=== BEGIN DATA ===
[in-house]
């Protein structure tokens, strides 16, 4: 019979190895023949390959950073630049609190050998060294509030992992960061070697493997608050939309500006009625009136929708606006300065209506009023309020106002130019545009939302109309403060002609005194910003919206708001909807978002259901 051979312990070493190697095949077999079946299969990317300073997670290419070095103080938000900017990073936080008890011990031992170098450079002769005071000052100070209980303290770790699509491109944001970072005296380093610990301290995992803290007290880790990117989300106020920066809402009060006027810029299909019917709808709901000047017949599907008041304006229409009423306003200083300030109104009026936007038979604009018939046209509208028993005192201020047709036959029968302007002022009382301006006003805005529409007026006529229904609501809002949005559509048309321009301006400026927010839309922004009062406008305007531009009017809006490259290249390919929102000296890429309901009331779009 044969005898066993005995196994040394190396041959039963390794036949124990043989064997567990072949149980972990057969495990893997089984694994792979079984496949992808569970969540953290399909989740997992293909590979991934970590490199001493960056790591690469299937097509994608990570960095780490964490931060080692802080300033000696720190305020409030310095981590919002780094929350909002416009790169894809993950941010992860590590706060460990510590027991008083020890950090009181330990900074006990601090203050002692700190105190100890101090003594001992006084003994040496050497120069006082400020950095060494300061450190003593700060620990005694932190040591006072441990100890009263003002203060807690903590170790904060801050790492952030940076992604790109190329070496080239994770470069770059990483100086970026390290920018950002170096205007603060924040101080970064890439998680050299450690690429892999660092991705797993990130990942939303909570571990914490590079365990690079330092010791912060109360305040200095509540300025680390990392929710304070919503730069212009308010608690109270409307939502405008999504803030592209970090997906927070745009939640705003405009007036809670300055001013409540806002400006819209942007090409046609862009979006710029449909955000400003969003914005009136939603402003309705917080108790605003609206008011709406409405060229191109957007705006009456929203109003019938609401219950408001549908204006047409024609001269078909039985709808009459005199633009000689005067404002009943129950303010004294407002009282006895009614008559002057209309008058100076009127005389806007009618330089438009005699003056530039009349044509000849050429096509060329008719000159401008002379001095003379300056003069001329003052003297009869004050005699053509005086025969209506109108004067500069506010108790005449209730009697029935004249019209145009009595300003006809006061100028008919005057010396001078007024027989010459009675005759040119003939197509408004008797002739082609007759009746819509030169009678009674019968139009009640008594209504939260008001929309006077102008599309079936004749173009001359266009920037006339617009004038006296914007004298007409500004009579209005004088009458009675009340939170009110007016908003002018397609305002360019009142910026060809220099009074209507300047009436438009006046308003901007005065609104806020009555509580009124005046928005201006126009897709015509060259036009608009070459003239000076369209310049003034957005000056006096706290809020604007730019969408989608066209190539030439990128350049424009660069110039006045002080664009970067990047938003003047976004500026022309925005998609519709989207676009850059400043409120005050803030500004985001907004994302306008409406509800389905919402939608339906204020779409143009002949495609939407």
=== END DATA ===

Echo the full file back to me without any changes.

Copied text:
[in-house]
């Protein structure tokens, strides 16, 4: 019979190895023949390959950073630049609190050998060294509030992992960061070697493997608050939309500006009625009136929708606006300065209506009023309020106002130019545009939302109309403060002609005194910003919206708001909807978002259901 051979312990070493190697095949077999079946299969990317300073997670290419070095103080938000900017990073936080008890011990031992170098450079002769005071000052100070209980303290770790699509491109944001970072005296380093610990301290995992803290007290880790990117989300106020920066809402009060006027810029299909019917709808709901000047017949599907008041304006229409009423306003200083300030109104009026936007038979604009018939046209509208028993005192201020047709036959029968302007002022009382301006006003805005529409007026006529229904609501809002949005559509048309321009301006400026927010839309922004009062406008305007531009009017809006490259290249390919929102000296890429309901009331779009 044969005898066993005995196994040394190396041959039963390794036949124990043989064997567990072949149980972990057969495990893997089984694994792979079984496949992808569970969540953290399909989740997992293909590979991934970590490199001493960056790591690469299937097509994608990570960095780490964490931060080692802080300033000696720190305020409030310095981590919002780094929350909002416009790169894809993950941010992860590590706060460990510590027991008083020890950090009181330990900074006990601090203050002692700190105190100890101090003594001992006084003994040496050497120069006082400020950095060494300061450190003593700060620990005694932190040591006072441990100890009263003002203060807690903590170790904060801050790492952030940076992604790109190329070496080239994770470069770059990483100086970026390290920018950002170096205007603060924040101080970064890439998680050299450690690429892999660092991705797993990130990942939303909570571990914490590079365990690079330092010791912060109360305040200095509540300025680390990392929710304070919503730069212009308010608690109270409307939502405008999504803030592209970090997906927070745009939640705003405009007036809670300055001013409540806002400006819209942007090409046609862009979006710029449909955000400003969003914005009136939603402003309705917080108790605003609206008011709406409405060229191109957007705006009456929203109003019938609401219950408001549908204006047409024609001269078909039985709808009459005199633009000689005067404002009943129950303010004294407002009282006895009614008559002057209309008058100076009127005389806007009618330089438009005699003056530039009349044509000849050429096509060329008719000159401008002379001095003379300056003069001329003052003297009869004050005699053509005086025969209506109108004067500069506010108790005449209730009697029935004249019209145009009595300003006809006061100028008919005057010396001078007024027989010459009675005759040119003939197509408004008797002739082609007759009746819509030169009678009674019968139009009640008594209504939260008001929309006077102008599309079936004749173009001359266009920037006339617009004038006296914007004298007409500004009579209005004088009458009675009340939170009110007016908003002018397609305002360019009142910026060809220099009074209507300047009436438009006046308003901007005065609104806020009555509580009124005046928005201006126009897709015509060259036009608009070459003239000076369209310049003034957005000056006096706290809020604007730019969408989608066209190539030439990128350049424009660069110039006045002080664009970067990047938003003047976004500026022309925005998609519709989207676009850059400043409120005050803030500004985001907004994302306008409406509800389905919402939608339906204020779409143009002949495609939407």